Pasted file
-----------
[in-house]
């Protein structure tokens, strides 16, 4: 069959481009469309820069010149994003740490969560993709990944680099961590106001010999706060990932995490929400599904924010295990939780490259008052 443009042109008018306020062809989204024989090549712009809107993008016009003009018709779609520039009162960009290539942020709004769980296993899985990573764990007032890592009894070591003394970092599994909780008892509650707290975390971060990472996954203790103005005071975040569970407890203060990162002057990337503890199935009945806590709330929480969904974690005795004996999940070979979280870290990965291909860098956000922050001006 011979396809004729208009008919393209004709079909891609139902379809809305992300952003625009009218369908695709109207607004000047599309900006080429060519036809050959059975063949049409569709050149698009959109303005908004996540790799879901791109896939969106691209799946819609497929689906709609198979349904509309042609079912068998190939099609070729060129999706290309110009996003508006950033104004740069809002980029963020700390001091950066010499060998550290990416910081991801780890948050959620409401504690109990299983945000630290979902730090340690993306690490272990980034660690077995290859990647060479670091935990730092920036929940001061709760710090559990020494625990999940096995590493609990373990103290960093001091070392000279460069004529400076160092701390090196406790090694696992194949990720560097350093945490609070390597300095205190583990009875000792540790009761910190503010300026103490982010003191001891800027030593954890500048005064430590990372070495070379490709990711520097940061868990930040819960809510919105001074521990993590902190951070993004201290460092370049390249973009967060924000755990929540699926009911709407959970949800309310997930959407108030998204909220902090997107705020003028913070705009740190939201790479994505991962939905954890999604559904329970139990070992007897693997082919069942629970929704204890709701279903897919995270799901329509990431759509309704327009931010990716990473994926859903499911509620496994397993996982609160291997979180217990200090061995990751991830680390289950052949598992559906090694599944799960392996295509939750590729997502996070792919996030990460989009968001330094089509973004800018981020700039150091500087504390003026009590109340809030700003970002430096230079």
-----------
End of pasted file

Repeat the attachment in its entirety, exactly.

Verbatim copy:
[in-house]
């Protein structure tokens, strides 16, 4: 069959481009469309820069010149994003740490969560993709990944680099961590106001010999706060990932995490929400599904924010295990939780490259008052 443009042109008018306020062809989204024989090549712009809107993008016009003009018709779609520039009162960009290539942020709004769980296993899985990573764990007032890592009894070591003394970092599994909780008892509650707290975390971060990472996954203790103005005071975040569970407890203060990162002057990337503890199935009945806590709330929480969904974690005795004996999940070979979280870290990965291909860098956000922050001006 011979396809004729208009008919393209004709079909891609139902379809809305992300952003625009009218369908695709109207607004000047599309900006080429060519036809050959059975063949049409569709050149698009959109303005908004996540790799879901791109896939969106691209799946819609497929689906709609198979349904509309042609079912068998190939099609070729060129999706290309110009996003508006950033104004740069809002980029963020700390001091950066010499060998550290990416910081991801780890948050959620409401504690109990299983945000630290979902730090340690993306690490272990980034660690077995290859990647060479670091935990730092920036929940001061709760710090559990020494625990999940096995590493609990373990103290960093001091070392000279460069004529400076160092701390090196406790090694696992194949990720560097350093945490609070390597300095205190583990009875000792540790009761910190503010300026103490982010003191001891800027030593954890500048005064430590990372070495070379490709990711520097940061868990930040819960809510919105001074521990993590902190951070993004201290460092370049390249973009967060924000755990929540699926009911709407959970949800309310997930959407108030998204909220902090997107705020003028913070705009740190939201790479994505991962939905954890999604559904329970139990070992007897693997082919069942629970929704204890709701279903897919995270799901329509990431759509309704327009931010990716990473994926859903499911509620496994397993996982609160291997979180217990200090061995990751991830680390289950052949598992559906090694599944799960392996295509939750590729997502996070792919996030990460989009968001330094089509973004800018981020700039150091500087504390003026009590109340809030700003970002430096230079």